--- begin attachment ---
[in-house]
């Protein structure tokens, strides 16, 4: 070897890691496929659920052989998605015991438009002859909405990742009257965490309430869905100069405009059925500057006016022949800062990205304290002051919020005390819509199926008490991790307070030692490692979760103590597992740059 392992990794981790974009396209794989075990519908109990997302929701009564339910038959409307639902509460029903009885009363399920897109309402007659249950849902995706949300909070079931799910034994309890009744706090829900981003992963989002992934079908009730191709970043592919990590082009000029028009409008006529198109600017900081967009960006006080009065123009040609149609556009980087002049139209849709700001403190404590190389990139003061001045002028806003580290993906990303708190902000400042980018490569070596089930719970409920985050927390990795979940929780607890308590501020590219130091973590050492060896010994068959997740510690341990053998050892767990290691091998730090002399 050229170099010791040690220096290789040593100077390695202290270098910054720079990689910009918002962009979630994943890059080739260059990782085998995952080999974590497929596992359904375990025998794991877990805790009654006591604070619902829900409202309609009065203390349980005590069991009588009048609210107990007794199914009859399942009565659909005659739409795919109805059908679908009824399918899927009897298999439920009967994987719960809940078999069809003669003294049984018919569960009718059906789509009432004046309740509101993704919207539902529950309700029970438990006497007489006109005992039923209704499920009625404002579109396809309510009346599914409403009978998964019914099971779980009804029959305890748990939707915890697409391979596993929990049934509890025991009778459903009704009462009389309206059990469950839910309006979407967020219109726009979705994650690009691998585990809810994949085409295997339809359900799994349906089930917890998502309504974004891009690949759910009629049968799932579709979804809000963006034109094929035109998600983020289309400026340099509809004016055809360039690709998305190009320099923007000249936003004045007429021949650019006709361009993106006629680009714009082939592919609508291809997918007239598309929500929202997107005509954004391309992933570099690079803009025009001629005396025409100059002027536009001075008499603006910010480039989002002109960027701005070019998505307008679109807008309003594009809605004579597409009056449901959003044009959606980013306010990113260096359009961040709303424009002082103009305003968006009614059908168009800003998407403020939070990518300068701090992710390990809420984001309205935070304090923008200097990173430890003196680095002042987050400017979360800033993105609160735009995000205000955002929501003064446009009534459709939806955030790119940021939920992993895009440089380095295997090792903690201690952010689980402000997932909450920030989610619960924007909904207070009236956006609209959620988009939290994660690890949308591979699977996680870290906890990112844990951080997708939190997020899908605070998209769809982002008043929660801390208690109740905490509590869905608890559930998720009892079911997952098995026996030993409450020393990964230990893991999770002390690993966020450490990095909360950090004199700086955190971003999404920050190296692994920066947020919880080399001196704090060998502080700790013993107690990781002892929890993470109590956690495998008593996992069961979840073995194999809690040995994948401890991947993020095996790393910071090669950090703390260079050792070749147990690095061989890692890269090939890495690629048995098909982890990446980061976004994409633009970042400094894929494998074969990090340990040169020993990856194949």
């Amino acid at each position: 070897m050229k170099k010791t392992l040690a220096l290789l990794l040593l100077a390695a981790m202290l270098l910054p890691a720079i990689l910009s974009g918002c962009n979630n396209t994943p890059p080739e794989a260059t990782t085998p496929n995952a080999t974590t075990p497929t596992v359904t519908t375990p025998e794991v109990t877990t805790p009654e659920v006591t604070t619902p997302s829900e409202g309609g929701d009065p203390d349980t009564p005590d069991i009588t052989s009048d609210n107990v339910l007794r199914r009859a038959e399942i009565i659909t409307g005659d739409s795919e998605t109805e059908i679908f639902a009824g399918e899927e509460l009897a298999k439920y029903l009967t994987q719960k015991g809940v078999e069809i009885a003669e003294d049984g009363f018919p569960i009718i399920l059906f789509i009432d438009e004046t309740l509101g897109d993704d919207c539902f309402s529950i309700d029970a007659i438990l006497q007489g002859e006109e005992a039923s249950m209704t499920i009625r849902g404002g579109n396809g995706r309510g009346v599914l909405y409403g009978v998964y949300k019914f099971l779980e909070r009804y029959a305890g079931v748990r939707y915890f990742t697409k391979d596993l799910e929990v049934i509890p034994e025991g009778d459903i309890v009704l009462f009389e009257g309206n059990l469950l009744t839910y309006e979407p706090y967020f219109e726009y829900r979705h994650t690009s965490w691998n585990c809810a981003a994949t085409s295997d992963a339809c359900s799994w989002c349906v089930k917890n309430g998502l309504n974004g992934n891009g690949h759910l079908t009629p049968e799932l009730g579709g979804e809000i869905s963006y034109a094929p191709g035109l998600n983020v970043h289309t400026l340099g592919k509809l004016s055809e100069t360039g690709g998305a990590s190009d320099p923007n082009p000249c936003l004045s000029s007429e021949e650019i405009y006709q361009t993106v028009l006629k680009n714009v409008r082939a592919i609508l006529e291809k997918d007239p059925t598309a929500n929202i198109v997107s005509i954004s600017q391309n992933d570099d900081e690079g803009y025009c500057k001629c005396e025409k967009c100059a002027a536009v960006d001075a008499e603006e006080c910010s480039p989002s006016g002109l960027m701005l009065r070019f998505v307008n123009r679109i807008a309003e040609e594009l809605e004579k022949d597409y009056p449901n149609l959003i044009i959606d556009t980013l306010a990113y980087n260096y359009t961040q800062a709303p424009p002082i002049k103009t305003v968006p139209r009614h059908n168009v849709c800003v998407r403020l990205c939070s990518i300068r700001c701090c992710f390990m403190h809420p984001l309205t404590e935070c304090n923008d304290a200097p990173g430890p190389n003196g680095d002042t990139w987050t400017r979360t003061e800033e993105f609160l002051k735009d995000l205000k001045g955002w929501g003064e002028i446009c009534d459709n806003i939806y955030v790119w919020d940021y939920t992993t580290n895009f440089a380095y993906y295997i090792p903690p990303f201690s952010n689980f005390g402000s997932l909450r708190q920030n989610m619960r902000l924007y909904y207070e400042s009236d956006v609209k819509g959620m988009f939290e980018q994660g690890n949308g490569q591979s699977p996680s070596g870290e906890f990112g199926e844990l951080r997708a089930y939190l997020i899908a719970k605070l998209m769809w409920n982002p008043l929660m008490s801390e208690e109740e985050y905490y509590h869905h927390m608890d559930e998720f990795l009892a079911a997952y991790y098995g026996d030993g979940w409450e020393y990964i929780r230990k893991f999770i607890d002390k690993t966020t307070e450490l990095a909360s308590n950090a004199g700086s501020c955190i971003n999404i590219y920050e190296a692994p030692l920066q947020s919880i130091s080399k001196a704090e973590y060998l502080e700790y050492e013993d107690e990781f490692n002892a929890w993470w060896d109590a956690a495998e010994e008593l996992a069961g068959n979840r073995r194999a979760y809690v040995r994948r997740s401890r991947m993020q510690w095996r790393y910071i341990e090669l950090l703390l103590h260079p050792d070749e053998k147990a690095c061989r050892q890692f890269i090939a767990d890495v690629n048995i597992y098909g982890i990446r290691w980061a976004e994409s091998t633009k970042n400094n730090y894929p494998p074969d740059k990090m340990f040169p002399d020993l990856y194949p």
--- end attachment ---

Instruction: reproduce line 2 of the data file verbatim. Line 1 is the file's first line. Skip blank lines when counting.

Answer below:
């Protein structure tokens, strides 16, 4: 070897890691496929659920052989998605015991438009002859909405990742009257965490309430869905100069405009059925500057006016022949800062990205304290002051919020005390819509199926008490991790307070030692490692979760103590597992740059 392992990794981790974009396209794989075990519908109990997302929701009564339910038959409307639902509460029903009885009363399920897109309402007659249950849902995706949300909070079931799910034994309890009744706090829900981003992963989002992934079908009730191709970043592919990590082009000029028009409008006529198109600017900081967009960006006080009065123009040609149609556009980087002049139209849709700001403190404590190389990139003061001045002028806003580290993906990303708190902000400042980018490569070596089930719970409920985050927390990795979940929780607890308590501020590219130091973590050492060896010994068959997740510690341990053998050892767990290691091998730090002399 050229170099010791040690220096290789040593100077390695202290270098910054720079990689910009918002962009979630994943890059080739260059990782085998995952080999974590497929596992359904375990025998794991877990805790009654006591604070619902829900409202309609009065203390349980005590069991009588009048609210107990007794199914009859399942009565659909005659739409795919109805059908679908009824399918899927009897298999439920009967994987719960809940078999069809003669003294049984018919569960009718059906789509009432004046309740509101993704919207539902529950309700029970438990006497007489006109005992039923209704499920009625404002579109396809309510009346599914409403009978998964019914099971779980009804029959305890748990939707915890697409391979596993929990049934509890025991009778459903009704009462009389309206059990469950839910309006979407967020219109726009979705994650690009691998585990809810994949085409295997339809359900799994349906089930917890998502309504974004891009690949759910009629049968799932579709979804809000963006034109094929035109998600983020289309400026340099509809004016055809360039690709998305190009320099923007000249936003004045007429021949650019006709361009993106006629680009714009082939592919609508291809997918007239598309929500929202997107005509954004391309992933570099690079803009025009001629005396025409100059002027536009001075008499603006910010480039989002002109960027701005070019998505307008679109807008309003594009809605004579597409009056449901959003044009959606980013306010990113260096359009961040709303424009002082103009305003968006009614059908168009800003998407403020939070990518300068701090992710390990809420984001309205935070304090923008200097990173430890003196680095002042987050400017979360800033993105609160735009995000205000955002929501003064446009009534459709939806955030790119940021939920992993895009440089380095295997090792903690201690952010689980402000997932909450920030989610619960924007909904207070009236956006609209959620988009939290994660690890949308591979699977996680870290906890990112844990951080997708939190997020899908605070998209769809982002008043929660801390208690109740905490509590869905608890559930998720009892079911997952098995026996030993409450020393990964230990893991999770002390690993966020450490990095909360950090004199700086955190971003999404920050190296692994920066947020919880080399001196704090060998502080700790013993107690990781002892929890993470109590956690495998008593996992069961979840073995194999809690040995994948401890991947993020095996790393910071090669950090703390260079050792070749147990690095061989890692890269090939890495690629048995098909982890990446980061976004994409633009970042400094894929494998074969990090340990040169020993990856194949």